Turkey moves to censor ‘no’ word from public domain

A poster of Pablo Larrain's 2012 film 'No', starring Gael Garcia Bernal.

Incidences of the censoring of the word ‘no’, in the run-up to Turkey’s constitutional referendum are on the rise, as the ruling Justice and Development Party (AKP) tries to strengthen the ‘yes’ camp, according to reports.

In a latest incident, the Oscar nominated film, ‘No’, directed by Pablo Larrain and telling the story of an advertising campaign against the re-election of Chilean dictator Augusto Pinochet in the 1988 election, has been removed from Turkey’s largest satellite provider Digiturk.

According to reports the 2012 film was removed on Thursday by the Qatari-owned company after its viewing numbers went up due to the relevant subject matter of the film. The company confirmed they had removed the film but did not give a reason.

In a separate incident in the central Anatolian city Konya, the local municipality removed ‘say no’ brochures published to encourage people to quit smoking.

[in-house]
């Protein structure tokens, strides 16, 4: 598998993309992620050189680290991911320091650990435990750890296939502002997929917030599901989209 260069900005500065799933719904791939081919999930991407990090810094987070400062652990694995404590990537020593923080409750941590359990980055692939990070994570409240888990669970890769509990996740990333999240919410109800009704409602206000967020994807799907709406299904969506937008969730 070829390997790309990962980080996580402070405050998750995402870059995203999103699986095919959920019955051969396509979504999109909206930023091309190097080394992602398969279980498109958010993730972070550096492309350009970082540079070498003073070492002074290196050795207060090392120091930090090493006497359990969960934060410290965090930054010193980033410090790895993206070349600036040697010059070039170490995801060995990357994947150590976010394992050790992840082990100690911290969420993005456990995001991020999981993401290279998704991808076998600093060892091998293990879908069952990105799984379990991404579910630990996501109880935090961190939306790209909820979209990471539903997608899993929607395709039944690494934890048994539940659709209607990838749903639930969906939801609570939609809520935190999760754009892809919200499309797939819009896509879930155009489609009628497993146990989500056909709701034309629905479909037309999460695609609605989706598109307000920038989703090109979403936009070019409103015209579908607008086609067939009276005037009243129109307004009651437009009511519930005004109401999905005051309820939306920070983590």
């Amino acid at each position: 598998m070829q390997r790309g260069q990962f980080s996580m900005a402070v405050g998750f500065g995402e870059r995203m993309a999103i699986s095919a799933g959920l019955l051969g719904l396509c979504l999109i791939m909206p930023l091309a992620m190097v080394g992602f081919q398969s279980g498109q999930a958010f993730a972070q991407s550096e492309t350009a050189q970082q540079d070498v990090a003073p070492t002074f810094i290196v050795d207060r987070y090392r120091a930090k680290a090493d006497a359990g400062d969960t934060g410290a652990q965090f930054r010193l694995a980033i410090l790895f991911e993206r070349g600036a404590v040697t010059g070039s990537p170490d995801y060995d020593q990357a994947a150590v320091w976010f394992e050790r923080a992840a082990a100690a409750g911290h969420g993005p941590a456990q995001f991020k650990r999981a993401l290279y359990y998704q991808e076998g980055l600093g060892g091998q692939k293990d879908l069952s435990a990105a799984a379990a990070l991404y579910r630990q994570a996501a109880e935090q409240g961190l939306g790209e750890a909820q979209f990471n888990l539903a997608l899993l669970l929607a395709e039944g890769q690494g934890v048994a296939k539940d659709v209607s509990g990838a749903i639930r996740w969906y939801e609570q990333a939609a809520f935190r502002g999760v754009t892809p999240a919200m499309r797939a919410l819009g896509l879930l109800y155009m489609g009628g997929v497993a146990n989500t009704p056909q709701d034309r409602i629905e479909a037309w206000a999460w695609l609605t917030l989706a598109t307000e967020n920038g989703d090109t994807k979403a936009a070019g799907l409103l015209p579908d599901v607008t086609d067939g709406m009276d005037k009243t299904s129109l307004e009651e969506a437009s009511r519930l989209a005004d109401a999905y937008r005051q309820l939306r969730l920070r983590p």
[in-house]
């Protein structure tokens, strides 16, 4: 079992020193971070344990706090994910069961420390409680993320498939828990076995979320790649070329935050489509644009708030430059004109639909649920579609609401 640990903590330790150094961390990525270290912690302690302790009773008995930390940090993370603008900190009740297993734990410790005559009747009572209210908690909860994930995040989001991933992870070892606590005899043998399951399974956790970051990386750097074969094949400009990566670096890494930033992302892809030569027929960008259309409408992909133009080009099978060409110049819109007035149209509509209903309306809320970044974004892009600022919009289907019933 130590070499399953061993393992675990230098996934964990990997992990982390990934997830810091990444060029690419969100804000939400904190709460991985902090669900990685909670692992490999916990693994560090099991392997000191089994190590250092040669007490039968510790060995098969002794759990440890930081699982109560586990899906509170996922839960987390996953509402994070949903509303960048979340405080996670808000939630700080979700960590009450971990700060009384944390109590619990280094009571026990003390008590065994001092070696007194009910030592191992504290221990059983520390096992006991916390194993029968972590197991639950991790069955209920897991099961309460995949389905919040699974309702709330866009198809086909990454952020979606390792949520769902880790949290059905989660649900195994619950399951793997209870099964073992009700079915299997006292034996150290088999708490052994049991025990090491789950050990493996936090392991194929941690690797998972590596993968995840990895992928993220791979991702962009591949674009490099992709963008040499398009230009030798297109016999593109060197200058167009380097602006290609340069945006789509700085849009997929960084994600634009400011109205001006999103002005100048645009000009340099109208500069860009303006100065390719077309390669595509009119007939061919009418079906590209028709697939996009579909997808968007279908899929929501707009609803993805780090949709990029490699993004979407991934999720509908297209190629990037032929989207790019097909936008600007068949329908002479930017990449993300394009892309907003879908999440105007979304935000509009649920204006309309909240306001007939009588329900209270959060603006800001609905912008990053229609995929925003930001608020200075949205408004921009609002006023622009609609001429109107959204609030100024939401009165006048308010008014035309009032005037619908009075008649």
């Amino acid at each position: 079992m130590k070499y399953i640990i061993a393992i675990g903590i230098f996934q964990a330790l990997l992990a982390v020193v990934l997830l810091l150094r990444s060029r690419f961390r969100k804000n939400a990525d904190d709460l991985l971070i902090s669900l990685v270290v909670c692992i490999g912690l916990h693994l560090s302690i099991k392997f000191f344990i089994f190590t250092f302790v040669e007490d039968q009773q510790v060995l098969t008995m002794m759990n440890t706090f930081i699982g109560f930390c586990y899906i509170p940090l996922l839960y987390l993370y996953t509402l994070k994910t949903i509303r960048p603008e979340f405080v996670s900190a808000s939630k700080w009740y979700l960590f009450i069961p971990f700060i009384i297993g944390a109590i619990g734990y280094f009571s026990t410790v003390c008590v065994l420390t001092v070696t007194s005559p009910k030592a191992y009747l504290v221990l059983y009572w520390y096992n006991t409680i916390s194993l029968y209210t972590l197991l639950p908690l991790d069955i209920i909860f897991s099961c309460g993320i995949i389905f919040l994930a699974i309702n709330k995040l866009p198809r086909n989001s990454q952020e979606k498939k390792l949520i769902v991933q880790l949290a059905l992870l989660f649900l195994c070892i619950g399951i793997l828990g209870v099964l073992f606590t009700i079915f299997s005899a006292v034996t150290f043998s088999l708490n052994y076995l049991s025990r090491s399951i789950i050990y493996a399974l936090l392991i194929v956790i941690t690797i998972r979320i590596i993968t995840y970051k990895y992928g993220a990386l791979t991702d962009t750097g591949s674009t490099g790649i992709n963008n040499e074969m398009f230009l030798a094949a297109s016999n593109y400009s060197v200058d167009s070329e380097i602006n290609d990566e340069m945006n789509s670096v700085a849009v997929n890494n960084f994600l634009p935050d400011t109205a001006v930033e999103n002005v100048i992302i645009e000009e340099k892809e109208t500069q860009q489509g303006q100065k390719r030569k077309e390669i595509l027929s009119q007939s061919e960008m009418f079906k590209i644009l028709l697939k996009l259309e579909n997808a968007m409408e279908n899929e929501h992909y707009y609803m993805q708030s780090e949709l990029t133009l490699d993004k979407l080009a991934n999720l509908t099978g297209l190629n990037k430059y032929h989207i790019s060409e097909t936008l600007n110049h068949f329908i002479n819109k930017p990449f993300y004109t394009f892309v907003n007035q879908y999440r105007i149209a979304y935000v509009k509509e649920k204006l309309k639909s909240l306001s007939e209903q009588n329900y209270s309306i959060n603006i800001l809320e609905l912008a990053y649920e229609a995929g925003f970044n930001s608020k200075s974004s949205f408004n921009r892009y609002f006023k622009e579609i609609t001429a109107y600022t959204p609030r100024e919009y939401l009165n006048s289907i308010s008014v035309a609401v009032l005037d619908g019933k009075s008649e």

AKP Konya deputy Abdullah Agrali said the brochures had been removed by his party’s municipality “to prevent any misunderstanding,” Demokrat Haber reported.

A national advertising campaign for wholesale company, Metro Market, was pulled from TV and re-edited in early February because it used the words, “no, it’s not possible,” claimed Republican People’s Party (CHP) Istanbul deputy Baris Yarkadas.

The constitutional reform proposing an 18-article change will see executive power transferred to President Recep Tayyip Erdogan, in what he calls a ‘presidential system’.

Parties opposed to the change have complained of suppression of the ‘no’ camp.

An interview with Nobel Laureate Orhan Pamuk was censored by Hurriyet daily recently after he declared he would vote against the change. Several high profile journalists have been dismissed for their jobs for support of the ‘no’ campaign.